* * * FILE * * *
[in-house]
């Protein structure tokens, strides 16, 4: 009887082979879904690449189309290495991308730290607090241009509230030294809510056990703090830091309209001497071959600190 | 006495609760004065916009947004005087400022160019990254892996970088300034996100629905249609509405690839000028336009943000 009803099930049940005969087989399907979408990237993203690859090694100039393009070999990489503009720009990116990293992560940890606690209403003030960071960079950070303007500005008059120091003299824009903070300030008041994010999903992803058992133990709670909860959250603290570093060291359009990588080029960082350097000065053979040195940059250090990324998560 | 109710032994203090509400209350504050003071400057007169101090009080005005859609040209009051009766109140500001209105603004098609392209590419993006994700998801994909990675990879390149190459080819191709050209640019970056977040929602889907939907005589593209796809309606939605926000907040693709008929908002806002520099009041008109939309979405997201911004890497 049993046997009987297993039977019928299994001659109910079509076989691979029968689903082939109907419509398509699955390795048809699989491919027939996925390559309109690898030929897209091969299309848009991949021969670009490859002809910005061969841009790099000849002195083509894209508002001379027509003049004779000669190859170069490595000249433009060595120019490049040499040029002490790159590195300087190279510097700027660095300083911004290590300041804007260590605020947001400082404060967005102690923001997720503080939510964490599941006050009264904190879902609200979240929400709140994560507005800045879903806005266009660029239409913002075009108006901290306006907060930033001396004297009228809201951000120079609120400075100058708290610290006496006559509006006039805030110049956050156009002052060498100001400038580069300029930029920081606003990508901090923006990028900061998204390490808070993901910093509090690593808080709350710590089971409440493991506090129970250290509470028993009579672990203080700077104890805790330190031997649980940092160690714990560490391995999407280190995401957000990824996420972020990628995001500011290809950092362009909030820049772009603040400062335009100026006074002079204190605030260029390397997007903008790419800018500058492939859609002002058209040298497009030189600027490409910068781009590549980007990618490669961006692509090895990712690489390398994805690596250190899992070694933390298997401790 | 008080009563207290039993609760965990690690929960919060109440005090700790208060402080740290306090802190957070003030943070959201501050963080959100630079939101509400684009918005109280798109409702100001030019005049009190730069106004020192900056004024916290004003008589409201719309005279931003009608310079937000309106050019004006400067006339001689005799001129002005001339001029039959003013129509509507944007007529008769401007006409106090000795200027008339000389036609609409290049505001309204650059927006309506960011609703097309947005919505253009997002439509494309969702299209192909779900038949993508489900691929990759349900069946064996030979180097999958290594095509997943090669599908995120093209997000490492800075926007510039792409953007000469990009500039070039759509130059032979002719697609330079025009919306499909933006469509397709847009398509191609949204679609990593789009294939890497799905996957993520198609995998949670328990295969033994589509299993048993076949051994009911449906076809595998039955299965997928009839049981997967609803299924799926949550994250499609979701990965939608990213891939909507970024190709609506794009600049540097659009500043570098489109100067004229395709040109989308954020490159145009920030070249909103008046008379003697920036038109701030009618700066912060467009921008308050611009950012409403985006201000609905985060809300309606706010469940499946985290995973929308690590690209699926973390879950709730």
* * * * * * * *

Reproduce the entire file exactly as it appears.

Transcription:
[in-house]
């Protein structure tokens, strides 16, 4: 009887082979879904690449189309290495991308730290607090241009509230030294809510056990703090830091309209001497071959600190 | 006495609760004065916009947004005087400022160019990254892996970088300034996100629905249609509405690839000028336009943000 009803099930049940005969087989399907979408990237993203690859090694100039393009070999990489503009720009990116990293992560940890606690209403003030960071960079950070303007500005008059120091003299824009903070300030008041994010999903992803058992133990709670909860959250603290570093060291359009990588080029960082350097000065053979040195940059250090990324998560 | 109710032994203090509400209350504050003071400057007169101090009080005005859609040209009051009766109140500001209105603004098609392209590419993006994700998801994909990675990879390149190459080819191709050209640019970056977040929602889907939907005589593209796809309606939605926000907040693709008929908002806002520099009041008109939309979405997201911004890497 049993046997009987297993039977019928299994001659109910079509076989691979029968689903082939109907419509398509699955390795048809699989491919027939996925390559309109690898030929897209091969299309848009991949021969670009490859002809910005061969841009790099000849002195083509894209508002001379027509003049004779000669190859170069490595000249433009060595120019490049040499040029002490790159590195300087190279510097700027660095300083911004290590300041804007260590605020947001400082404060967005102690923001997720503080939510964490599941006050009264904190879902609200979240929400709140994560507005800045879903806005266009660029239409913002075009108006901290306006907060930033001396004297009228809201951000120079609120400075100058708290610290006496006559509006006039805030110049956050156009002052060498100001400038580069300029930029920081606003990508901090923006990028900061998204390490808070993901910093509090690593808080709350710590089971409440493991506090129970250290509470028993009579672990203080700077104890805790330190031997649980940092160690714990560490391995999407280190995401957000990824996420972020990628995001500011290809950092362009909030820049772009603040400062335009100026006074002079204190605030260029390397997007903008790419800018500058492939859609002002058209040298497009030189600027490409910068781009590549980007990618490669961006692509090895990712690489390398994805690596250190899992070694933390298997401790 | 008080009563207290039993609760965990690690929960919060109440005090700790208060402080740290306090802190957070003030943070959201501050963080959100630079939101509400684009918005109280798109409702100001030019005049009190730069106004020192900056004024916290004003008589409201719309005279931003009608310079937000309106050019004006400067006339001689005799001129002005001339001029039959003013129509509507944007007529008769401007006409106090000795200027008339000389036609609409290049505001309204650059927006309506960011609703097309947005919505253009997002439509494309969702299209192909779900038949993508489900691929990759349900069946064996030979180097999958290594095509997943090669599908995120093209997000490492800075926007510039792409953007000469990009500039070039759509130059032979002719697609330079025009919306499909933006469509397709847009398509191609949204679609990593789009294939890497799905996957993520198609995998949670328990295969033994589509299993048993076949051994009911449906076809595998039955299965997928009839049981997967609803299924799926949550994250499609979701990965939608990213891939909507970024190709609506794009600049540097659009500043570098489109100067004229395709040109989308954020490159145009920030070249909103008046008379003697920036038109701030009618700066912060467009921008308050611009950012409403985006201000609905985060809300309606706010469940499946985290995973929308690590690209699926973390879950709730």